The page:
We are professionals and as such we should all be more tolerant of one another, you perhaps had a tough nite and your SOB PT asked to sleep and the room was not up to your admitted standards, perhaps the person you took report from had a bad day and was just letting off a little steam and the only thing that came to mind was that the trash wasn't emptied.

    Look at the annimosity on this thread over such a simple issue. Yes housekeeping should be responsible for overall cleaning and trash, but yes Nurses should attempt to keep a neat and orderly room and empty trash if needed.

    It is highly unlikely that by occassionally emptying a trash can the entire hospital will begin to revert to The time of Nightingale and expect you to cook meals and do the laundry, however Nightingale was a formidable force in instituting cleanliness and infection control which brought about much of the early reasoning behind keeping things clean, and I do beleive it has always been part of nursing responsibility to provide comfort and cleanliness.

    Good Luck to all and be Kind to each other!
    Last edit by CCU NRS on Mar 15, '04
  8. by   TEXASWAG
    When I occasionally work med surg or tele I do not take the trash out. ICU I might, if it's something really, really offensive. I have so many other things that I have to get done during my shift that taking out the trash just isn't on the top of my list. We have housekeepers were I work who are always available.
  9. by   sjoe
    "Taking out the trash"

    Oops. I figured this thread was about your dating and love life.
  10. by   Marie_LPN, RN
    Quote from stevielynn
    Well, actually we have a great guy who waxes the floor so there's no need for that or the rolling of the eyes . . I'm not an idiot. And I'm not to blame for the nursing shortage, in fact I bet the nursing shortage has very little to do with grabbing up a full bag of trash in a patient's room and throwing it away. Making a political statement out of every little thing that happens MAY just be one contributing factor to the dissatisfation felt by new nurses. The bitter in-fighting between shifts, the antagonism between nurses and management. Sheesh, instead of trying to figure out how to get along better and have safer staffed floors, we shoot the messenger who decides to take the trash out.

    I've been a nurse now for almost 6 years and MY biggest disappointment is the constant bickering and fighting and moaning and groaning . . . . the political climate around nursing, to be blunt, sucks. And THAT is what they don't teach you in nursing school. I proctered a new nurse a few years ago and one of the points I tried to reiterate was not to join into the bashing of your co-workers. Don't buy into the shift vs. shift blame game . . . the administration is evil/Nurses are angels game . . . the lazy CNA game. Try to remember the job is 24/7, we are teammates, rely on one another, trust each other. Well, he fell fast and deep into the cesspool of blame . . . .like my kids . . "I didn't leave that glass there" . .well, help out anyway and take it to the kitchen!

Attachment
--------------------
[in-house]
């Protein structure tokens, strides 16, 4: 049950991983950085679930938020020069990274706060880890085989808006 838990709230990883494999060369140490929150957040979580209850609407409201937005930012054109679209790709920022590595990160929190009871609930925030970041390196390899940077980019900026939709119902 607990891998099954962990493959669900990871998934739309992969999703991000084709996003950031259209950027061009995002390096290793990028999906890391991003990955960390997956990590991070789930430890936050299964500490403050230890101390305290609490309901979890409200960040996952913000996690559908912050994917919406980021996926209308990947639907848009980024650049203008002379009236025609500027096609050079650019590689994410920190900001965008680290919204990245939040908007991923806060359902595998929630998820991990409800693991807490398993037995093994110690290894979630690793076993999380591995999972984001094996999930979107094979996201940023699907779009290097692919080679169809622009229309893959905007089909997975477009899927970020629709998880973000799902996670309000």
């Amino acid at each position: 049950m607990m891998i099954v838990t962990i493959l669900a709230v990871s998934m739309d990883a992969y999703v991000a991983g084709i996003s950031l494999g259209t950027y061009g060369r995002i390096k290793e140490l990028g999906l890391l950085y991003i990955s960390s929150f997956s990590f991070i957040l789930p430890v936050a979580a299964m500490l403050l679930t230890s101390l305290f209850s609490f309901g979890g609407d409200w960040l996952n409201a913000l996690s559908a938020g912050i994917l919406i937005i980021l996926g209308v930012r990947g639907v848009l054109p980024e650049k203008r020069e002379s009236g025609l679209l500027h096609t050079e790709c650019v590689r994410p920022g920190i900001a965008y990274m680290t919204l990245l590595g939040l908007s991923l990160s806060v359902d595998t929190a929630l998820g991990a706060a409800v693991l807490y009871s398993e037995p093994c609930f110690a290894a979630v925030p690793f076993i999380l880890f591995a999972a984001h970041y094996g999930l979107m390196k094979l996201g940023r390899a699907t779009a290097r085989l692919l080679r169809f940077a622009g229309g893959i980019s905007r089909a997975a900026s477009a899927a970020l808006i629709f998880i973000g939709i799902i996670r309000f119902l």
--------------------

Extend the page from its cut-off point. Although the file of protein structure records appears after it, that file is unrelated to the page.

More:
I'm not going to fall into that angry mode of thinking . . . . I'm going to help my co-workers and empty the trash and make a bed and help a patient up to a commode and mop up a spill in the middle of the night. And I think I'm smart enough to notice if administration starts making it my job description and starts firing all the other staff . . . I think I might just be able to make my own decision about where to go from there.

    It actually does make a difference where you are coming from. We are not a monolith speaking groupspeak.

    steph
    AAAAAAAAAAAAAAAAAAmen!
  11. by   tonchitoRN
    you have time to take out the trash?

    btw - something i was taught a long time ago. no matter how much you wash your hands they are never 100% clean. even though everyone wears gloves and is diligent about washing hands you are never as clean as you think. now i am wondering you as a nurse clean poop and take out the trash and then you do a surgical dressing change or insert an iv. then everyone wonders where that patient caught the nosocomial infection? anyone listening?
  12. by   Tweety
    Good post Steph.

    My take on it is, if it becomes written in the job description and part of the evaluation "nursing to take out trash", then I will object. In the meantime, if it's overflowing and housekeeping is off duty, I'll empty it. Again, I realize that's my decision and I decline to make a complaint or even take notice if the offgoing shift doesn't empty trash. Because it's not their job. I do plenty of things though that isn't my job like defrosting the fridge, cleaning the breakroom, etc. It's going above and beyond when time allows. Just don't "expect" it of me and I'm o.k. Kind of selfish of me I know, that I pick and choose which chores I take on, but that's me.

    If you don't want to empty the trash, then don't. If your coworkers make a big deal of it, who cares what they think. If your manager wants to write you up for not dumping the trash, find another job.
  13. by   CCU NRS
    Quote from tonchitoRN
    you have time to take out the trash?

    btw - something i was taught a long time ago. no matter how much you wash your hands they are never 100% clean. even though everyone wears gloves and is diligent about washing hands you are never as clean as you think. now i am wondering you as a nurse clean poop and take out the trash and then you do a surgical dressing change or insert an iv. then everyone wonders where that patient caught the nosocomial infection? anyone listening?
    you should change your gloves between cleaning poop and doing the dressing change anyone listening?

    I mean you are now equating the emptying of the trash to causing nosocomial, but you feel that leaving the trash in the room is not a problem...breakdown in crtical thinking